On the Days You Feel Small, Practice Grace

Gillian Sisley

From self-doubt to burn-out to emotional exhaustion, the immediate remedy isn’t always to write.


Image by rawpixel from Pixabay

Yesterday, I woke up with a horrendous kink in my neck and cramps in my uterus, leaving me a useless lump on the couch with a hot water bottle and vocal outbursts of pain.

My hope for humanity and a better life for my future daughters was blown out of the water this week as I watched 50 years of progress with women’s rights disintegrate into dust.

To top it all off, writing seemed like an impossible feat as I analyzed how desperately low my stats have been this week.

I felt as low as low can get.

So what did I do? Well, I can tell you one thing — I didn’t write or publish a single story.

For the first day in 2 months, I missed a day of writing.

And you know what? That was the best choice I could have made for myself.

Writing is not always the answer.

There are writers out there who will swear up and down that no matter how bad the day, no matter how miserable, no matter how much you don’t want to write, you must write nonetheless.

I call hogwash on that bold claim.

And why? Because I sincerely believe that we as writers are far too tough on ourselves. When we’re vicious and lacking compassion for our own inner writer, we are stunting our creativity.

I recently wrote a post about why we as writers must practice grace with ourselves, which you can find here:

As Writers, We Must Be Gracious with Ourselves

Our creative journey becomes stunted when we’re mistreating our #1 ally — ourselves.


With that sentiment in mind, I’d like to dig in a little more as to why writing is not the be-all-and-end-all to define our daily success as writers:

When we burn-out, we require creative rest. It’s as simple as that.

As I sat there, alternating my hot water bottle between the kink in my neck and the cramping in my lady box, and couldn’t help but feel another pain oon top of it all— writer’s guilt.

Over 60 days of daily publishing, not having missed one day, and here I was, on the verge of not even squeezing out a short little poem to publish.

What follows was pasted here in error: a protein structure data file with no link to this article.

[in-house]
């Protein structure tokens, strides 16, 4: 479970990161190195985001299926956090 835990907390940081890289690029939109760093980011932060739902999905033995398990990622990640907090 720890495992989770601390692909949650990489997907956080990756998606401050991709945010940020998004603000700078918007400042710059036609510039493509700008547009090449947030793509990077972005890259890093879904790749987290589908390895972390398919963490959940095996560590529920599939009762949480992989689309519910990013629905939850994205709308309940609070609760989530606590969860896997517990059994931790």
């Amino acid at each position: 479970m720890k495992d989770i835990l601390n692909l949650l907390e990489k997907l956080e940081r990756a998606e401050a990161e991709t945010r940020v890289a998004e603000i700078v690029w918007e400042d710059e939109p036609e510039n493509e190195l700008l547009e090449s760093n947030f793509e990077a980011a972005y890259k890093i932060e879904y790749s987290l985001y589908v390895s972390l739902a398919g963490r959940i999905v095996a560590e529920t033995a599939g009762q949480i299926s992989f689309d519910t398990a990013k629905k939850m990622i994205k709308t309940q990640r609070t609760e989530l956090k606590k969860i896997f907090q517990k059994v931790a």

I recognized the guilt, I discredited it as false, and I actively decided that I would break my writing streak then and there.

Because what was the point of maintaining my writing streak, really? Bragging rights, maybe? What did it really mean for me to not publish something one Sunday afternoon?

Did that mean it was it the end of the world?
Did that make me a failure?
Did I let down my readers?

Of course not.

When we get too attached to the representative limits we place on ourselves, and prioritize that over our creative expression, we lose quality and substance for our craft.

Through grace, there is creative healing.

After four hours of hot water bottles, I could finally move my neck again.

Thanks to pain meds, my uterus had numbed itself. I was finally feeling better.

So, did I then head straight to my laptop to write? Nope.

Instead, my fiancé and I went outside and gardened for the afternoon.

As I was wrist-deep in soil and mulch and weeds, I found rest.

I found peace.

I felt my creative tank refilling once again with substance and quality.

By removing my hands from around my inner writer’s neck and placing them in the soil of my garden, I finally had some breathing room to recharge, pressure-free.

With the spring sunshine beating down on me, I released my worries and strains and anxieties into the atmosphere around me.

And I come back today a more free-spirited writer than when I started the weekend.

Final word.

There’s no one rulebook to this writing thing.

Every writer’s journey is different and unique.

It’s important that we each recognize our own individual needs for charging our inner writer and maintaining a healthy balance for life and writing.

Like with our own mental health, every person’s prescription is unique. Don’t let someone tell you what does and doesn’t work for you — only YOU have the answer to what you require.

Taking a day off from writing, when you identify as a writer, does not mean the sky will fall down.

You will not begin to waste away into translucent nothingness.

Rest is as fundamental as breathing.

Take a moment to breathe when you need it.

Writing is not a sprint, it is a marathon.

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